For fifteen years the Oblates served at the chapel of Notre-Dame de la Croix, about twenty kilometres east of Notre-Dame de l’Osier.
This shrine is situated in an isolated spot on the mountain of Parménie (Isère) which is over 700 meters high. In the VII century there stood here a fortified castle which belonged to the archbishops of Vienne. They subsequently gave it to the bishops of Grenoble who built a chapel there. From the XIII century to XV century, it was the women Carthusians who lived there. In the XVI century, their dwelling was reduced to ashes by the soldiers who were ravaging the Dauphiné (Wars of Religion) and the chapel was half destroyed. The whole complex was restored in the XVII century and entrusted to the care of the diocesan clergy until the Revolution. Sold as state property, the buildings were bought in 1798 by Abbé Marion who accepted to swear allegiance to the civil constitution of the clergy and subsequently joined the anti-concordat party of the small Church. In 1830, Bishop Philibert de Bruillard, Bishop of Grenoble from 1826 to 1853, acquired this piece of property. For some time, he settled diocesan priests there and then the Capuchins. In 1842, he pressed Bishop de Mazenod hard for the Oblates to take pastoral responsibility for it. Simply to be obliging, Bishop de Mazenod accepted and the Oblates of Notre-Dame de l’Osier took possession of the place on July 15, 1842.
Father Eugene Bruno Guigues, the superior of Notre-Dame de l’Osier at the time, stayed there for two weeks. And on August 1, 1842, he wrote to the Founder: “The view is delightful. Those among us who wish to make a good retreat and to be entirely apart from the world to dedicate themselves to study, will consider Parménie as one of the most delectable places in the world. The solitude is perfect there and not without its charm. The chapel gives great pleasure in such an isolated spot.” The buildings consisted of a chapel rather low in vaulting and two quarters for lodging, separated by a garden. The one building is for the priests who serve the sanctuary and the other is destined for use by the pilgrims.
Of the twenty-five foundations made in France by Bishop de Mazenod, in the correspondence and in the archives, this is the one that has left the least marks and traces. Father Théophile Ortolan (I, p. 387) wrote: “The Oblates were very numerous there because the ministry to the pilgrims was not overly engrossing. During the winter, there were some weeks, almost entire months, of inactivity. The priests replaced each other, coming from l’Osier each in his turn. One had to be very much a friend of solitude or have some long-lasting personal work to do in order avoid becoming bored. During the seasons of fine weather, the Oblates attracted a goodly enough group of pilgrims, especially on Sunday, by inviting the parishioners from the neighbouring parishes. Two great retreats preached each year during the months of May and September drew the crowds. The chaplain ministry there was, therefore, not unfruitful. In the silence of that mountain stillness, many a soul rediscovered peace of conscience and the energy they needed to carry out their duties.”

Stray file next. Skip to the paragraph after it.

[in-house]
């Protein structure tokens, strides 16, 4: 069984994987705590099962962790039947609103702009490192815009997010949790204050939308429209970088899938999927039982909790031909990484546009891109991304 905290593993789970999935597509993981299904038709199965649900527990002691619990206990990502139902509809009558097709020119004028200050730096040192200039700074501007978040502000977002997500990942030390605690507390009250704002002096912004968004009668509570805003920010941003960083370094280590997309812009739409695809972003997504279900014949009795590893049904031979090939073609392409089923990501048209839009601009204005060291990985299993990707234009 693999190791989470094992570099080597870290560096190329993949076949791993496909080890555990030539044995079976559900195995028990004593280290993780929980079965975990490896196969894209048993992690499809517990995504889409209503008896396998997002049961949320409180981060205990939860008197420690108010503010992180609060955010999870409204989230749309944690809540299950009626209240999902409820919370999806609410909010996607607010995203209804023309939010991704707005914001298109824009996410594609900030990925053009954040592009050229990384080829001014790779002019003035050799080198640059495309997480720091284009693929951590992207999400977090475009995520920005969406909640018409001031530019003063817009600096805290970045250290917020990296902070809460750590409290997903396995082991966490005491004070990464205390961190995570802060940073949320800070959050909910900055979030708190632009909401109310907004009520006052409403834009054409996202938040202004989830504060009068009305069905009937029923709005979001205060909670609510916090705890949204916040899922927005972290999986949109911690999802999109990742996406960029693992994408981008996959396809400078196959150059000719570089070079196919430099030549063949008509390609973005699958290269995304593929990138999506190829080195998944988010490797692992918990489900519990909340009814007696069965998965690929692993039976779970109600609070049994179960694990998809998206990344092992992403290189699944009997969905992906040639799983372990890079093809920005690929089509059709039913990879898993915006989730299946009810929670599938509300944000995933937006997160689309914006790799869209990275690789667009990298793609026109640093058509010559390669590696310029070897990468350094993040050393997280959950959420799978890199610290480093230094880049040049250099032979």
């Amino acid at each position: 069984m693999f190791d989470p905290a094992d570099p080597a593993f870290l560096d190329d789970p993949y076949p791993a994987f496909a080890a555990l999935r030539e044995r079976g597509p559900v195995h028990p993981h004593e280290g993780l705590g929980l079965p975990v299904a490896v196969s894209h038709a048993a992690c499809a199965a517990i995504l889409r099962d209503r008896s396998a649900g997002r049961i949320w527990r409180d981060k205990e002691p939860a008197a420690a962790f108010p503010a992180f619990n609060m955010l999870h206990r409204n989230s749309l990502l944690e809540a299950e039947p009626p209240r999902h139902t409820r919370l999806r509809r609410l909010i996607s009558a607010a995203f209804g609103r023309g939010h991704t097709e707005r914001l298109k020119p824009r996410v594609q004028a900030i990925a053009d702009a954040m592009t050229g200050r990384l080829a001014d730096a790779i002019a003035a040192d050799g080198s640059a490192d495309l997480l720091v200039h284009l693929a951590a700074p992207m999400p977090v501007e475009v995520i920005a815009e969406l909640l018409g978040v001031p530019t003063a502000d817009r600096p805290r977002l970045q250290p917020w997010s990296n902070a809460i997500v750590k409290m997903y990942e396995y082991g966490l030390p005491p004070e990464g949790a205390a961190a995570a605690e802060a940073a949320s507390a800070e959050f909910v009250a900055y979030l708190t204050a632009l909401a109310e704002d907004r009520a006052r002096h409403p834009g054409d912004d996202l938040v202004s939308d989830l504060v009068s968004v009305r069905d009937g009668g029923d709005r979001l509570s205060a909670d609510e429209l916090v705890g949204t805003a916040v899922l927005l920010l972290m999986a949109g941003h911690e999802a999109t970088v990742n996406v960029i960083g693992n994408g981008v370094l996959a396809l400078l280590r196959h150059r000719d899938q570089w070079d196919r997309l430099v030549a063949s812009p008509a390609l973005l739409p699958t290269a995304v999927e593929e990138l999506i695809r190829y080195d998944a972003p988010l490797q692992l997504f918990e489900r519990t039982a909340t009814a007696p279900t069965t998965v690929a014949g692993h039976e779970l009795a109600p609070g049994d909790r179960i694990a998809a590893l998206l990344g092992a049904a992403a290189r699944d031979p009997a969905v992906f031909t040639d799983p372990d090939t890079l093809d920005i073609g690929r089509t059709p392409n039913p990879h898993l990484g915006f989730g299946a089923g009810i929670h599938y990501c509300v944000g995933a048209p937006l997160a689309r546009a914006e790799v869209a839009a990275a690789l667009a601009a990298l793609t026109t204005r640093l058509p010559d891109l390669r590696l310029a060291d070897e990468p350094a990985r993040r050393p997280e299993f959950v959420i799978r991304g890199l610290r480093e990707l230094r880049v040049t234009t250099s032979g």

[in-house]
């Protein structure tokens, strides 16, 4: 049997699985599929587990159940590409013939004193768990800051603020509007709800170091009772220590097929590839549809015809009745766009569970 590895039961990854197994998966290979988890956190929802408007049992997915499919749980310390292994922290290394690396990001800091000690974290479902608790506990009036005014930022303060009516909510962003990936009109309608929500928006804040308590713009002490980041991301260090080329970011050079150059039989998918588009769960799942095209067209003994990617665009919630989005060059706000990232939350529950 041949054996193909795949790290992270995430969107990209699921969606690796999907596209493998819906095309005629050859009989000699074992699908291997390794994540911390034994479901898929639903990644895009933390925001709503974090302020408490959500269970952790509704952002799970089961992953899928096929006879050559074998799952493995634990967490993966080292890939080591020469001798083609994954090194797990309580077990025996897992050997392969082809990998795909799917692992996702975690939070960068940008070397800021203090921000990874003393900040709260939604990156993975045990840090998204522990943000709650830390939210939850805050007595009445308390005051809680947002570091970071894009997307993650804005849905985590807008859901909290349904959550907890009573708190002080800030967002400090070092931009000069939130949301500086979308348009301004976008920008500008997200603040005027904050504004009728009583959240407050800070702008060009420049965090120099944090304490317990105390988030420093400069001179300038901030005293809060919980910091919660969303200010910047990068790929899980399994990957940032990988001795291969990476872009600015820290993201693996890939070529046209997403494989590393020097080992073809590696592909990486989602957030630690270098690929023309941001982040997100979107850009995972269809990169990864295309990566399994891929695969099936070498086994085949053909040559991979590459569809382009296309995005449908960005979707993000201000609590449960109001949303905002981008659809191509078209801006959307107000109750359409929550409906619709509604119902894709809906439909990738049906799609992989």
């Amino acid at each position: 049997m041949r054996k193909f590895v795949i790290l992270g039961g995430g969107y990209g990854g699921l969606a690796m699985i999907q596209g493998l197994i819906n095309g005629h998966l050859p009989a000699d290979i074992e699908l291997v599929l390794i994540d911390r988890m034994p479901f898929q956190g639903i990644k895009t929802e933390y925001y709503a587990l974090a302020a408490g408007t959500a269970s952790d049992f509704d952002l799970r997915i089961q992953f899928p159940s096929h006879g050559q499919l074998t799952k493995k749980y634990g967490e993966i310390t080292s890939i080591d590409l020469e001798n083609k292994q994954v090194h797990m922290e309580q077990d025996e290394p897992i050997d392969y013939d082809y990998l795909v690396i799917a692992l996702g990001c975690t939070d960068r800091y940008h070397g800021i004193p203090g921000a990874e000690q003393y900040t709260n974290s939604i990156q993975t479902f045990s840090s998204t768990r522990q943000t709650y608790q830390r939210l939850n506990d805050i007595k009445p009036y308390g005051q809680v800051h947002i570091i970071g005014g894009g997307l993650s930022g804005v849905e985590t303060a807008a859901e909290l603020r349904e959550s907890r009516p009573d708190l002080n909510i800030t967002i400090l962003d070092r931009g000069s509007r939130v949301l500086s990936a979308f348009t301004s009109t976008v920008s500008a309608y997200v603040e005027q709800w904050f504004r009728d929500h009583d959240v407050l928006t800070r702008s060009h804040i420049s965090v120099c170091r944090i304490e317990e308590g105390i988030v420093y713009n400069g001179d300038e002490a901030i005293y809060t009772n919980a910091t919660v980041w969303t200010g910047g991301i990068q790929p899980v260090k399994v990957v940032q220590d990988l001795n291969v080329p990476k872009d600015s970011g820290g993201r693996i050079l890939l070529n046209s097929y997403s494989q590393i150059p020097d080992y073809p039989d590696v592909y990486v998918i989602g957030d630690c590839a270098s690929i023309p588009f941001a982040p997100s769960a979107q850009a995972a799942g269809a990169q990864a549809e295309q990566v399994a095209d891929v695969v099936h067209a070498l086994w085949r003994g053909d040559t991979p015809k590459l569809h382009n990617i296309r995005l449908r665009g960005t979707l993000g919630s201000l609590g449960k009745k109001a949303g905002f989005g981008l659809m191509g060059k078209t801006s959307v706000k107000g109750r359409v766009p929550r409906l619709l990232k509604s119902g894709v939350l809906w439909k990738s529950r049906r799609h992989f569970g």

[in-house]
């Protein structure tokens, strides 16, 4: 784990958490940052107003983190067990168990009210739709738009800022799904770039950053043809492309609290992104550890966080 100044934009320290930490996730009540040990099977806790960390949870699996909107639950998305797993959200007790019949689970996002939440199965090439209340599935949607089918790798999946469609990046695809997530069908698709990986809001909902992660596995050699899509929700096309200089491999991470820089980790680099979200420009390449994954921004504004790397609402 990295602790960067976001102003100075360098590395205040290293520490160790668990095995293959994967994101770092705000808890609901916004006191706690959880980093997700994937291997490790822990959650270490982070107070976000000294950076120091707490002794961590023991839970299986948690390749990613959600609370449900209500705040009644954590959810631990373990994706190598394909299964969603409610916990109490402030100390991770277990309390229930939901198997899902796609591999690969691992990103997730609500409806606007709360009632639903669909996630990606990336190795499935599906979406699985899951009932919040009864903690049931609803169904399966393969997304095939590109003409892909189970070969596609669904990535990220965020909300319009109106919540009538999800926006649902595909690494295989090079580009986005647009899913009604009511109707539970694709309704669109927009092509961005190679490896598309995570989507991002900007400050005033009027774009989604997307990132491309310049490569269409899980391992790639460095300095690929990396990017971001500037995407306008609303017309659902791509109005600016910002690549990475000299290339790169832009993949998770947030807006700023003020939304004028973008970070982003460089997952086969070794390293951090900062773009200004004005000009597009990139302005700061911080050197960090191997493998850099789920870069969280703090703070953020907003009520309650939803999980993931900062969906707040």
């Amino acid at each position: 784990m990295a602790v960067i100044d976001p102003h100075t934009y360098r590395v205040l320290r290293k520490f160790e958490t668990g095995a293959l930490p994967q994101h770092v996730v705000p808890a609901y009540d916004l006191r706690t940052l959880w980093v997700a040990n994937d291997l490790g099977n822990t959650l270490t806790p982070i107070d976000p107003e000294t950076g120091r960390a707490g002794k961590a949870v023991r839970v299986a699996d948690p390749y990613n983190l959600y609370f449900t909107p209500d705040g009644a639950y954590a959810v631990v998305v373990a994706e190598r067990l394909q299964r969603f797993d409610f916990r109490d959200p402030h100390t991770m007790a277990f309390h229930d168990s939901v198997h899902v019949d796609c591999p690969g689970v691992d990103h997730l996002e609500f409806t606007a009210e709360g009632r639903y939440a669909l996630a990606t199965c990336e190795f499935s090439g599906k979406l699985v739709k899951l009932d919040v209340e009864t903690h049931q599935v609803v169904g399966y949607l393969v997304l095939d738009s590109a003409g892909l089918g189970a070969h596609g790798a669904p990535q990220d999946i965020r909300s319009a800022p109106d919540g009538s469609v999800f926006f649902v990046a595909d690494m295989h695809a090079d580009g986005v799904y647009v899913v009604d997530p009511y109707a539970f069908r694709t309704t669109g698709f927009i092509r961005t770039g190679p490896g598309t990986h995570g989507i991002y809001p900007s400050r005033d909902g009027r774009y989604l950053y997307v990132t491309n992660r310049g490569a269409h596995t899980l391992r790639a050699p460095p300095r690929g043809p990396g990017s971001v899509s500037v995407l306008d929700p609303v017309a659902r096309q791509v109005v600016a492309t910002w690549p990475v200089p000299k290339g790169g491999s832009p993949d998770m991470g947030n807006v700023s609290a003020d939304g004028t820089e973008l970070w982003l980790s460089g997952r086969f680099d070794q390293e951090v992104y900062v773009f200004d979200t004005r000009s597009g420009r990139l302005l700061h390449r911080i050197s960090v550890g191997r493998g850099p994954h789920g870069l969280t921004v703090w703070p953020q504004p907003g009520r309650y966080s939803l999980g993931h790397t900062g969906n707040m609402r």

We have practically no knowledge about who staffed this chapel of ease of l’Osier. We do know that in the autumn of 1842, Father Toussaint Dassy spent a few weeks there taken up with writing his work: L’abbaye de Saint-Antoine, en Dauphiné. It was a brief historical, descriptive essay published in Grenoble in 1844. During the summer of 1843, it was Father Joseph Bise, the treasurer from Notre-Dame de l’Osier who took care of the pilgrims. He was replaced in 1844 by Father Frédéric Mouchel. On May 12, 1844, Bishop de Mazenod did, in fact, write to Father Guigues: “Since you need someone at Parménie, I am sending along [Father Mouchel] to this solitude without wanted to give it too much prominence. On the contrary, what is needed is that this devotion should die out. There are more problems than advantages in maintaining it.”
From July to October of 1846, ten young priests were gathered there under the direction of Father Ambroise Vincens to prepare themselves for the preaching ministry by study. Father Jules Piot then spent a few years there. When he was sent to Nancy in 1850, Father Dassy did not succeed in making him follow the Rule. On October 26, he wrote to the Founder: “He is a candidate who is worn out, threadbare, a mere shade of what a religious should be. He tells everyone who will listen to him that we left him for four years running at Parménie in the most independent, the freest of situations and that now he cannot follow the Rule. And since our house is one of regular life, our example, instead of edifying him, irritates him.”
In the course of the same years, two brothers took care of the farm: Gaspard Janin and Claude François Martel. They were better religious than Father Piot. In their obituaries their austerity of life, their spirit of obedience and their dedication is praised. The former was sent to Oregon in 1849 and the latter to Notre-Dame de Talence a few years later.
In the month of May of 1847, Bishop de Mazenod visited Notre-Dame de l’Osier and went to Notre-Dame de Parménie. “He was delighted with the panorama that unfolded at the feet of the visitor” wrote Father Achille Rey (II, p. 254), “but he did not think that this too profound solitude could respond to the goals of the institute. According to his way of thinking, work at this shrine had to be dropped sooner or later, at the opportune moment indicated by Providence.”
In the month of September 1851, Father Charles Bellon made a canonical visit of l’Osier and Parménie. After that Oblate sources no longer mention it. We simply read in the codex historicus of l’Osier entry of June 16, 1856: “The Oliveto Benedictines have replaced us at Parménie.”
Yvon Beaudoin, o.m.i.